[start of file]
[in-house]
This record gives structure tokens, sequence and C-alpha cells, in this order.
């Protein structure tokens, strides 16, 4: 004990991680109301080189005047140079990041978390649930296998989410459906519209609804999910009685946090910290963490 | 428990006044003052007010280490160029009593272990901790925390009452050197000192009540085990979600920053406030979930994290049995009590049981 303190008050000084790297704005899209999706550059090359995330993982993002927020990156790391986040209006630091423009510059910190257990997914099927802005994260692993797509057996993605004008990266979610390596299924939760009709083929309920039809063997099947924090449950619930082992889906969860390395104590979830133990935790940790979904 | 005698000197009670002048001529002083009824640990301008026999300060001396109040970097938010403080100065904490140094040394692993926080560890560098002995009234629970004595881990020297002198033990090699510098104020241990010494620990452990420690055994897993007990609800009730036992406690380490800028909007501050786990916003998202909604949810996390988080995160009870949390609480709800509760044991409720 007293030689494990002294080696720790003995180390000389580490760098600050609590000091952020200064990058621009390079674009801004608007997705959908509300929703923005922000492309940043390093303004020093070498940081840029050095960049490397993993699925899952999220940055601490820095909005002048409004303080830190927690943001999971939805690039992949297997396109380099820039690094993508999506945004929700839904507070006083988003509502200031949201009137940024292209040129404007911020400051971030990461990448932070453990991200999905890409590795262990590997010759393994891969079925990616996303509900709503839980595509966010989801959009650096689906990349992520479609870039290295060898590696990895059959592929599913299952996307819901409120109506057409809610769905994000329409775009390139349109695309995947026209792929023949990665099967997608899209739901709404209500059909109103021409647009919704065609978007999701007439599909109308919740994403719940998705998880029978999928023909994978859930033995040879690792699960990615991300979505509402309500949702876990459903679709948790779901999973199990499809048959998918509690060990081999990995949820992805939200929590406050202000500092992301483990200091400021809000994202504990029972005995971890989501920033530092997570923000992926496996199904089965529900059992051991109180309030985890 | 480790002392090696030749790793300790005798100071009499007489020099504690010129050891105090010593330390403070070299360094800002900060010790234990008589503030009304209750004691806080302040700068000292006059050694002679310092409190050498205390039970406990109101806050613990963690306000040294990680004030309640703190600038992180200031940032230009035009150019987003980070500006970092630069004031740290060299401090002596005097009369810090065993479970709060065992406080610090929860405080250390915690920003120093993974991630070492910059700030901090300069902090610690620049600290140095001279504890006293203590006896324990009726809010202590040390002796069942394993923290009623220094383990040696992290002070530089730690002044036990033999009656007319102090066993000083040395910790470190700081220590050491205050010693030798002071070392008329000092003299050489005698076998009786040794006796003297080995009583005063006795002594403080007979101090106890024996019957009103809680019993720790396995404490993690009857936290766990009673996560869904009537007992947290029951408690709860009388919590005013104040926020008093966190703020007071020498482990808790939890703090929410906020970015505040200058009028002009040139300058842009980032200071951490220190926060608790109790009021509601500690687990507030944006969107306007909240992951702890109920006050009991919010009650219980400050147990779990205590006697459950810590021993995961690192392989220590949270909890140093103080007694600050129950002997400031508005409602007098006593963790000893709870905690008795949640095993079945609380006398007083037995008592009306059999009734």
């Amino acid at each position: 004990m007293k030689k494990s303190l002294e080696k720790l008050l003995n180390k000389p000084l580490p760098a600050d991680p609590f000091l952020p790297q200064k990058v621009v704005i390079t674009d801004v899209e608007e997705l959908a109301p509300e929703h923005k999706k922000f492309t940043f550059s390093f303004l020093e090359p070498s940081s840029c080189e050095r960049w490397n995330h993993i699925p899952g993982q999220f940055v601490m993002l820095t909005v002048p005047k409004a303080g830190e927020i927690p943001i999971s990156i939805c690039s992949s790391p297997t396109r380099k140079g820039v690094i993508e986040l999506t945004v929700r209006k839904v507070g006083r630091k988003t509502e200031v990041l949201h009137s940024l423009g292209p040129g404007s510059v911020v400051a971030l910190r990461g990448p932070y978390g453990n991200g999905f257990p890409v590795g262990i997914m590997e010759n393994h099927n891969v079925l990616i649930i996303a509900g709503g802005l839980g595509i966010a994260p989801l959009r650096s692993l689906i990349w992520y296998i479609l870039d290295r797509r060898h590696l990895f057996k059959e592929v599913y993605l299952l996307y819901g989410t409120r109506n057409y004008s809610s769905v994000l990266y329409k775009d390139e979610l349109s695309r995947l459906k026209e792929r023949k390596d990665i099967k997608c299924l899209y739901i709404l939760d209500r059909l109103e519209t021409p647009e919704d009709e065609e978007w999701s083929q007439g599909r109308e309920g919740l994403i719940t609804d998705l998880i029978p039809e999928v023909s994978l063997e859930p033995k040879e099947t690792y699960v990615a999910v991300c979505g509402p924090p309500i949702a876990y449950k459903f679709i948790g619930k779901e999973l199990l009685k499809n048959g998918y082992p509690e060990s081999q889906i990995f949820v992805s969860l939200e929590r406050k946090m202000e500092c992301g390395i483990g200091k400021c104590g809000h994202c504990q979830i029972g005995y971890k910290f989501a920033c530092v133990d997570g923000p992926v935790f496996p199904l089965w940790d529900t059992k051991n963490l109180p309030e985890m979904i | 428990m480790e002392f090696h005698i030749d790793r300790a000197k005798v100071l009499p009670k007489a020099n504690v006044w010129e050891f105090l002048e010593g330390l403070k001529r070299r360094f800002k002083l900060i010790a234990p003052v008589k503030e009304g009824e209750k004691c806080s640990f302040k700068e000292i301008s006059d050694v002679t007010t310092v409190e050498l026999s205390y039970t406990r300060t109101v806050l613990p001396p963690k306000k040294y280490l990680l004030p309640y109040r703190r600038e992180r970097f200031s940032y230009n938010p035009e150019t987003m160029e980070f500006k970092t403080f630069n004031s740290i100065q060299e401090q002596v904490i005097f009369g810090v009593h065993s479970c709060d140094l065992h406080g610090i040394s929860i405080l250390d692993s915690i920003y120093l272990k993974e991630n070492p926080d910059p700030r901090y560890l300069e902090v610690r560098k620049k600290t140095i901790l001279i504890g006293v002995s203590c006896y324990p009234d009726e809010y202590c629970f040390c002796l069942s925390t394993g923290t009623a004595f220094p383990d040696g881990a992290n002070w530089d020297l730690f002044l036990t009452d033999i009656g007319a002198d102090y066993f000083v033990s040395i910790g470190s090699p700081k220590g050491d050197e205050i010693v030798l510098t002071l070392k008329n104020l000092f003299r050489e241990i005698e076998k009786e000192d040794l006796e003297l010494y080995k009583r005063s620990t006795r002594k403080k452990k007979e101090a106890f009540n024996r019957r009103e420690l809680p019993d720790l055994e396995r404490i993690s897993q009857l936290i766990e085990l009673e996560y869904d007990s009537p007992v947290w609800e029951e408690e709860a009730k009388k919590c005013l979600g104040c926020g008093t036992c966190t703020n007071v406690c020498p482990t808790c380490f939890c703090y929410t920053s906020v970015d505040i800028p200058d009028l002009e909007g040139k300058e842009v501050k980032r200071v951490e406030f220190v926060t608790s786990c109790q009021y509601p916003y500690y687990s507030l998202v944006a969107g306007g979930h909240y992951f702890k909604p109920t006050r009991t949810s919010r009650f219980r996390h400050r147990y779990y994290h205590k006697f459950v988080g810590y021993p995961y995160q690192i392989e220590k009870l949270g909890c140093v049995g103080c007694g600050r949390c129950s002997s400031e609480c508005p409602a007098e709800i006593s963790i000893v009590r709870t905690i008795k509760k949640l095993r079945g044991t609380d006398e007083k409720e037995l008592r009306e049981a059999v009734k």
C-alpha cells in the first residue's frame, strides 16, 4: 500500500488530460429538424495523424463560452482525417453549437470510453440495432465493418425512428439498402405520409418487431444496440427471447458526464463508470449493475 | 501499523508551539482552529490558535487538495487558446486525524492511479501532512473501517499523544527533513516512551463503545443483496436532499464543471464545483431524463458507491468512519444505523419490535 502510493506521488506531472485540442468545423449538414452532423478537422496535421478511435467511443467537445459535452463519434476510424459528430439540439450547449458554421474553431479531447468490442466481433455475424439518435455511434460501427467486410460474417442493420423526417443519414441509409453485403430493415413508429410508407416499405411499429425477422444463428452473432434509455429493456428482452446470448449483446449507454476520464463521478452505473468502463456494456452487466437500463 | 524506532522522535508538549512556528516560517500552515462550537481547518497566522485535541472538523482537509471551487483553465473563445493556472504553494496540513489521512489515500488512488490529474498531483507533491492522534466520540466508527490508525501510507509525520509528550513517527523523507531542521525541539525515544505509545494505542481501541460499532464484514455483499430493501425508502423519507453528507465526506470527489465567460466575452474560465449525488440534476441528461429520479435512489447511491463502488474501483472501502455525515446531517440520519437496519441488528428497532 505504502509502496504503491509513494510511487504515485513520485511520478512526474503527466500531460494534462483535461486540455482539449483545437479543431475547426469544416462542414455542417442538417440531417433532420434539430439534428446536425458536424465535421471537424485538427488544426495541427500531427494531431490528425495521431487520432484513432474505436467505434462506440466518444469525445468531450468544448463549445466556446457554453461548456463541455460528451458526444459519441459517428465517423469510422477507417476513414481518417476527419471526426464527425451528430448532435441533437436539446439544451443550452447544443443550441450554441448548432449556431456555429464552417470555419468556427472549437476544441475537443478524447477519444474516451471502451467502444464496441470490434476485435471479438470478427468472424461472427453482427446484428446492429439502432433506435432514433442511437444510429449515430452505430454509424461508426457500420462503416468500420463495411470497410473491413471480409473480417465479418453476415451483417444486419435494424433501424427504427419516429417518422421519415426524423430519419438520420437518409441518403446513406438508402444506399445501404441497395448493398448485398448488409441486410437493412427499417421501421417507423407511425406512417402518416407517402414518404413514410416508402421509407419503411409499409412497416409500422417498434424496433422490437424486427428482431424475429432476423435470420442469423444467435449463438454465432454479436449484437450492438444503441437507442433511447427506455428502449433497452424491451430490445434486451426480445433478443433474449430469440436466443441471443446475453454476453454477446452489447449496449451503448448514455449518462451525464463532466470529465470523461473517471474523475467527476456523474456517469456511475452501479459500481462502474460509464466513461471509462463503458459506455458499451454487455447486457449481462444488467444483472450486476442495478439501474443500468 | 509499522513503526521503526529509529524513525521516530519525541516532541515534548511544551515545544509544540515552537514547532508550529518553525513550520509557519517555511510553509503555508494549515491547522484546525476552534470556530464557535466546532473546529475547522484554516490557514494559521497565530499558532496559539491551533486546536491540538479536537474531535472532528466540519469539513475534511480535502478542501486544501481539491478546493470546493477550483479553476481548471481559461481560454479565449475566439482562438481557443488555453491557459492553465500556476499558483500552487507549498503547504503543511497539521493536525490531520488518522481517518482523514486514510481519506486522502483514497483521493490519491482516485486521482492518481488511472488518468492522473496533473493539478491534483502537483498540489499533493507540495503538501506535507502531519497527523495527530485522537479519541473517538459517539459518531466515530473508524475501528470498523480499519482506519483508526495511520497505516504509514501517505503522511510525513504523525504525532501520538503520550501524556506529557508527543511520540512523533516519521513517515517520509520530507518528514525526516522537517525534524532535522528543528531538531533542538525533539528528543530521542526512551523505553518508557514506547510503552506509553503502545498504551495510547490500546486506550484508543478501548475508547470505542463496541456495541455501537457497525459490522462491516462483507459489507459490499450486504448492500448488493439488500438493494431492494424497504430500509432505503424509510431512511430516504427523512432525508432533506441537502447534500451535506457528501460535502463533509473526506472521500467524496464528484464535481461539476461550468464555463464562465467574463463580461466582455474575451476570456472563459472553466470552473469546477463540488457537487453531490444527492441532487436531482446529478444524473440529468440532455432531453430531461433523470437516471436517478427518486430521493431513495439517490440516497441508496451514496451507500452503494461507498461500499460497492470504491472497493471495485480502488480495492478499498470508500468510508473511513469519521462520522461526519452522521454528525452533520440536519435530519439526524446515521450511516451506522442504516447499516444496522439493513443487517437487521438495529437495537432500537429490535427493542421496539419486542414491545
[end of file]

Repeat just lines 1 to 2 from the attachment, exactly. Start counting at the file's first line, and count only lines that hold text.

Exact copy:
[in-house]
This record gives structure tokens, sequence and C-alpha cells, in this order.